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From the classic Zen & The Art of Motorcycle Maintenance, by Robert Pirsig:

"I think that when this concept of peace of mind is introduced and made central to the act of technical work, a fusion of classic and romantic quality can take place at a basic level within a practical working context. I've said you can actually see this fusion in skilled mechanics and machinists of a certain sort, and you can see it in the work they do. To say that they are not artists is to misunderstand the nature of art. They have patience, care and attentiveness to what they're doing, but more than this -- there's a kind of inner peace of mind that isn't contrived but results from a kind of harmony with the work in which there's no leader and no follower. The material and the craftsman's thoughts change together in a progression of smooth, even changes until his mind is at rest at the exact instant the material is right."

"We've all had moments of that sort when we're doing something we really want to do. It's just that somehow we've gotten into an unfortunate separation of those moments from work. The mechanic I'm talking about doesn't make this separation. One says of him that he is 'interested' in what he's doing, that he's 'involved' in his work. What produces this involvement is, at the cutting edge of consciousness, an absence of any sense of separatedness of subject and object. 'Being with it,' 'being a natural,' 'taking hold' -- there are a lot of idiomatic expressions for what I mean by this absence of subject-object duality, because what I mean is so well understood as folklore, common sense, the everyday understanding of the shop. But in scientific parlance the words for this absence of subject-object duality are scarce because scientific minds have shut themselves off from conciousness of this kind of understanding in the assumption of the formal dualistic scientific outlook."

"Zen Buddhists talk about 'just sitting,' a meditative practice in which the idea of a duality of self and object does not dominate one's consciousness. What I'm talking about here in motorcycle maintenance is 'just fixing,' which the idea of duality of self and object doesn't dominate one's consciousness. When one isn't dominated by feelings of separateness from what he's working on, then one can be said to 'care' about what he's doing. That is what caring really is, a feeling of identification with what one's doing. When one has this feeling then he also sees the inverse side of caring, Quality itself."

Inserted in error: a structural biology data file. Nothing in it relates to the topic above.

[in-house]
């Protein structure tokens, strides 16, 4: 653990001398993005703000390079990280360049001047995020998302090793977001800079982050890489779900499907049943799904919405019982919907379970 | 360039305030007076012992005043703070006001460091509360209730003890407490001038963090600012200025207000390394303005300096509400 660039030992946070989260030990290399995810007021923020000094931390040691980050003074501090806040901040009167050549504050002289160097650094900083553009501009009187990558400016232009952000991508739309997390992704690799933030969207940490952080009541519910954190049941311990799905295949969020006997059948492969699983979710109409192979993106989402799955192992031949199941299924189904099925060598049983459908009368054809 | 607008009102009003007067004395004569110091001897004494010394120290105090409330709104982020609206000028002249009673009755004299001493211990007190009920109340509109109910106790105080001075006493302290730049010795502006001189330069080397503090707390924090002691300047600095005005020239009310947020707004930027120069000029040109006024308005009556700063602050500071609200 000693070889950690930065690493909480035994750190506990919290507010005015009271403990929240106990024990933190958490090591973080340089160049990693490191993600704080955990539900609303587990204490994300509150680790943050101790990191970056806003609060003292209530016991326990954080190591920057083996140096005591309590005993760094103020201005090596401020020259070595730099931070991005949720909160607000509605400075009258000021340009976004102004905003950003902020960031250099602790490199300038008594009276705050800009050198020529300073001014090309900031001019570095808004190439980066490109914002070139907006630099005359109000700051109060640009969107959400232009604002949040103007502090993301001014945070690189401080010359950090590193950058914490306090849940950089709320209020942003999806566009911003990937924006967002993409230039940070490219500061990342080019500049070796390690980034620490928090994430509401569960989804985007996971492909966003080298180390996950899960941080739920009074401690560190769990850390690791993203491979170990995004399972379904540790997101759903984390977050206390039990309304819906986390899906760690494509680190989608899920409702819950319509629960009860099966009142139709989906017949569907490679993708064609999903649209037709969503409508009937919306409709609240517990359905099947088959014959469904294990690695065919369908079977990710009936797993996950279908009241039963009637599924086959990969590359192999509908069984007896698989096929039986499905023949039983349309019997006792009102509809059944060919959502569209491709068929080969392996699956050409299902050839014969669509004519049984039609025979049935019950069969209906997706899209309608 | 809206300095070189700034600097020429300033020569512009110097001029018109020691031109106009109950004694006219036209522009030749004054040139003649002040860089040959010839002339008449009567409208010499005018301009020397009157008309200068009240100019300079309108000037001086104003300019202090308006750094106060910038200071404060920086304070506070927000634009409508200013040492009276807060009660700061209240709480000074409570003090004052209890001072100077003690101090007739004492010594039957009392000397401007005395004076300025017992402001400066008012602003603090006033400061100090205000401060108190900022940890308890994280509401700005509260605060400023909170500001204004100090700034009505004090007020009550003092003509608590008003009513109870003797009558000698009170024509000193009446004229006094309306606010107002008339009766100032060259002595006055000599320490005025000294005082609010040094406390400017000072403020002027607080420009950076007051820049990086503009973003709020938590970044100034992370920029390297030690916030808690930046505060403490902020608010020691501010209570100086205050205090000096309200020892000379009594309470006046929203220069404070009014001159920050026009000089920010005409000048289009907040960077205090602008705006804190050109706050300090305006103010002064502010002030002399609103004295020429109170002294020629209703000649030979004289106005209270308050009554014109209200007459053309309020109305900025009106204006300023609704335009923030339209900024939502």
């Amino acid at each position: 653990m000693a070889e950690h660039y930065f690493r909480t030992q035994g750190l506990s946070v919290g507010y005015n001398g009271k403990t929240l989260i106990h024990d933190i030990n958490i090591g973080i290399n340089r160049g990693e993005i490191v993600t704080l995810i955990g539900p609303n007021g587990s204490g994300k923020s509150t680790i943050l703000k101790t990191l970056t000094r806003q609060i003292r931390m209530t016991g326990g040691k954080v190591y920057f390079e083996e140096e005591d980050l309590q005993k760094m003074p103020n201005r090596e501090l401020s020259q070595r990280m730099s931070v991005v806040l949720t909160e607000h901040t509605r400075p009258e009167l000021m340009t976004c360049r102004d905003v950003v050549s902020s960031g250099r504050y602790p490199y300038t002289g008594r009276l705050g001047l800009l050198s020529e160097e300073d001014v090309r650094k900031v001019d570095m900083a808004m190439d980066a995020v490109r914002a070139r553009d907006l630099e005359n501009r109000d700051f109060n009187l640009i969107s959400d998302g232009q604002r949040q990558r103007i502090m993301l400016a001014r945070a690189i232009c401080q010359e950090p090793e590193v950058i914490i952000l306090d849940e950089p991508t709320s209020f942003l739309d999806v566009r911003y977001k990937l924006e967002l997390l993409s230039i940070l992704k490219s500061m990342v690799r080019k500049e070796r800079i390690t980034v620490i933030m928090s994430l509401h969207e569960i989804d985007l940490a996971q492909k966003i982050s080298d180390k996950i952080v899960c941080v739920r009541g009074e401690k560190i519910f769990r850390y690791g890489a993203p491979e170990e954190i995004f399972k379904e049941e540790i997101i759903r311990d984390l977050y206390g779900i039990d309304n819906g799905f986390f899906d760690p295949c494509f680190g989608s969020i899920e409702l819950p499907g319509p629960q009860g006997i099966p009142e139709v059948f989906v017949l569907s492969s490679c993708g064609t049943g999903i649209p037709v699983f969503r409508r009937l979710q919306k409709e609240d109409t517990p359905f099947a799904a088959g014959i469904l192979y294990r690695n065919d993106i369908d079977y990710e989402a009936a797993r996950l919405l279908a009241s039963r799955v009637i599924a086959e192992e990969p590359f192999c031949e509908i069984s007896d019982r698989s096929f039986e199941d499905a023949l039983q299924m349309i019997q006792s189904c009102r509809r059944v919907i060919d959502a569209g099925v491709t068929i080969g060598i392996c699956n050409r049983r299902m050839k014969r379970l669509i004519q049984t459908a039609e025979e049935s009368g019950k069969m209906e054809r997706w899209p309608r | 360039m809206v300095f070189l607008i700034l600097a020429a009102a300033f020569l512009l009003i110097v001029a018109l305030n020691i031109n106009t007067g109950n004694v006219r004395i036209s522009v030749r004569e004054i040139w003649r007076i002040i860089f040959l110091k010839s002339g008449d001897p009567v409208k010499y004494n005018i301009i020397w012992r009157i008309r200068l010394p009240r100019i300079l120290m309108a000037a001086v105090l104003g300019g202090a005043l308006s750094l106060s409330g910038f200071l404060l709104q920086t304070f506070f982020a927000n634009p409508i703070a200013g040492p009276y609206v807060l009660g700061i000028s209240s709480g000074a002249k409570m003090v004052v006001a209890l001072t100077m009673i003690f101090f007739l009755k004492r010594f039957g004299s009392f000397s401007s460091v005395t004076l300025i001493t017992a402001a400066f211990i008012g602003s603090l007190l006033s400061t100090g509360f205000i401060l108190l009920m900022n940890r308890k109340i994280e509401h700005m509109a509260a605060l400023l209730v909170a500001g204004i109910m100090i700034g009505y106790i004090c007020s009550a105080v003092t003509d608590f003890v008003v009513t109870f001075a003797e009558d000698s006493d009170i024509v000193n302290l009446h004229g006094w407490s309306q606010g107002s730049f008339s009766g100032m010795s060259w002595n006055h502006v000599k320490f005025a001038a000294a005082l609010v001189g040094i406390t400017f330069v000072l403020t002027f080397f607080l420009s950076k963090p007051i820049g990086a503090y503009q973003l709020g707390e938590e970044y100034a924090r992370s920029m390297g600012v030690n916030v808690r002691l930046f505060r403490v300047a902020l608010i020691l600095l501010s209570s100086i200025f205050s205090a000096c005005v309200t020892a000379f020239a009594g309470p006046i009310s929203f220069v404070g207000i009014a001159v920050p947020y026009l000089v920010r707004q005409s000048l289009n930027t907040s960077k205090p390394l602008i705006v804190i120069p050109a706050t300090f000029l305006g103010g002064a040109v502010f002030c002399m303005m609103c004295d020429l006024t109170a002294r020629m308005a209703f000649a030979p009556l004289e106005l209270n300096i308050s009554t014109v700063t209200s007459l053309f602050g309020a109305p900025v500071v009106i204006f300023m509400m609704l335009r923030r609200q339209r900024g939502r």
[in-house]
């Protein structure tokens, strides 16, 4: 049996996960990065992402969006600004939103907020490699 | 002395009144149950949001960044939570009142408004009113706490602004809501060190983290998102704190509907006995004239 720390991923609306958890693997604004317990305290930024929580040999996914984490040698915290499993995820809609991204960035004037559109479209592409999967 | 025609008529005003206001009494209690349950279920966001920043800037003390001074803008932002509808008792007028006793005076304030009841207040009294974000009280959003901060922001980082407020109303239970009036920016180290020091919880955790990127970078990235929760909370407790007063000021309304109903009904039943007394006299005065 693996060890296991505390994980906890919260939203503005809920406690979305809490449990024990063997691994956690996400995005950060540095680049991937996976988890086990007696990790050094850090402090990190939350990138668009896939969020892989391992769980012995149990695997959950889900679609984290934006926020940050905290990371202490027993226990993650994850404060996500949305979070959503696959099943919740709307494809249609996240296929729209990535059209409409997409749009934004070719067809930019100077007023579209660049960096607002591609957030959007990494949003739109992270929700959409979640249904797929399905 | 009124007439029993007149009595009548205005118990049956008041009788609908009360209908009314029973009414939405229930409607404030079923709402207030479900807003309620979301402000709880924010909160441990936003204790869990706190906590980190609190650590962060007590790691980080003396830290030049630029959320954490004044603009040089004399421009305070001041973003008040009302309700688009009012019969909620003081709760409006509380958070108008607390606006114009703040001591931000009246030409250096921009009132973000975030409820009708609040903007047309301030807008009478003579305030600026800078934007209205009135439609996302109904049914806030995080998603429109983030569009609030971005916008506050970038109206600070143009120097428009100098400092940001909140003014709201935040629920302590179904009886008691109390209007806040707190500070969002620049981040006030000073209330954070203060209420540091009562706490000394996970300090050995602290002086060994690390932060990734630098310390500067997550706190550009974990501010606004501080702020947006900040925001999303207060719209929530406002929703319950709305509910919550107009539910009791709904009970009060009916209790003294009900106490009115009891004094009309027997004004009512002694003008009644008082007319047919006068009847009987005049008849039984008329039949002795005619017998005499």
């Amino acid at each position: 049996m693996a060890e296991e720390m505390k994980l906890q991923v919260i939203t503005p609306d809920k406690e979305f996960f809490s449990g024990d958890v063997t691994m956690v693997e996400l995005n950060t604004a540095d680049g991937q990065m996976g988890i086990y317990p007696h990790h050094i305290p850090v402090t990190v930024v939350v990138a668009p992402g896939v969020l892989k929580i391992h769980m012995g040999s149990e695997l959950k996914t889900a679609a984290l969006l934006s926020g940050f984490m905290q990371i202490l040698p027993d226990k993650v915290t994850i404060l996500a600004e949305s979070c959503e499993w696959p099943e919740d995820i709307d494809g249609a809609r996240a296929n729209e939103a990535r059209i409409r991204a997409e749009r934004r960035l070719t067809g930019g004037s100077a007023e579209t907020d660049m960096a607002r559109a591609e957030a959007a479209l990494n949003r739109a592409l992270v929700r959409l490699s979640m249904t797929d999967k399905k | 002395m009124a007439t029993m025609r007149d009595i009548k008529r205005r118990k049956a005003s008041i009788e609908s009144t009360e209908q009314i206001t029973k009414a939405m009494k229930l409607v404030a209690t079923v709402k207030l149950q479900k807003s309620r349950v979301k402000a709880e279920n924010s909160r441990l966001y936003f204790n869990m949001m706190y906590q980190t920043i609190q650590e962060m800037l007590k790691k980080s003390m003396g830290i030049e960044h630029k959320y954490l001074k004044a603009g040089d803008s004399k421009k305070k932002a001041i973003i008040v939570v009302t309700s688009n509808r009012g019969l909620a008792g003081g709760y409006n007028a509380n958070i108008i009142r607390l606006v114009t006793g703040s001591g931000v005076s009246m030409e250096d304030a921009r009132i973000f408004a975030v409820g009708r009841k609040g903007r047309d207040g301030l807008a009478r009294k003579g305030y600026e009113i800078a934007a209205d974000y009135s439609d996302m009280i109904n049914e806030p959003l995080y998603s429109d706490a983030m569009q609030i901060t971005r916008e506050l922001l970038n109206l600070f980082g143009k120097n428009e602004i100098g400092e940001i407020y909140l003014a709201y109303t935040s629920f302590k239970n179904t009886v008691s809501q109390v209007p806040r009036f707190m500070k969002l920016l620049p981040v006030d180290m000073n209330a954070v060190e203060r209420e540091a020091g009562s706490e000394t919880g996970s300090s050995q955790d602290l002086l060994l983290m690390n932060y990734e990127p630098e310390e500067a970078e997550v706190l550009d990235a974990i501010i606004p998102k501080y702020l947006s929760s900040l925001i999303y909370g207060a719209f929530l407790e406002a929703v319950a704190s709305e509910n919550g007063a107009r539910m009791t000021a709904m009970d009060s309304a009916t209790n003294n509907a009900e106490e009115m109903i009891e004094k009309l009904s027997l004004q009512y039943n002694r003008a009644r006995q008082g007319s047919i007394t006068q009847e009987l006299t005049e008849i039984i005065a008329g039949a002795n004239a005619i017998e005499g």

"So the thing to do when working on a motorcycle, as in any other task, is to cultivate the peace of mind which does not separate one's self from one's surroundings. When that is done successfully then everything else follows naturally. Peace of mind produces right values, right values produce right thoughts. Right thoughts produce right actions and right actions produce work which will be a material reflection for others to see of the serenity at the center of it all. That was what it was about that wall in Korea. It was a material reflection of spiritual reality."

"I think that if we are going to reform the world, and make it a better place to live in, the way to do it is not with talk about relationships of a political nature, which are inevitably dualistic, full of subjects and objects and their relationship to one another; or with programs full of things for other people to do. I think that kind of approach starts at the end and presumes the end is the beginning. Programs of a political nature are important end products of social quality that can be effective only if the underlying structure of social values is right. The social values are right only if the individual values are right. The place to improve the world is first in one's own heart and head and hands, and then work outward from there. Other people can talk about how to expand the destiny of mankind. I just want to talk about how to fix a motorcycle. I think that what I have to say has more lasting value" (266-267).

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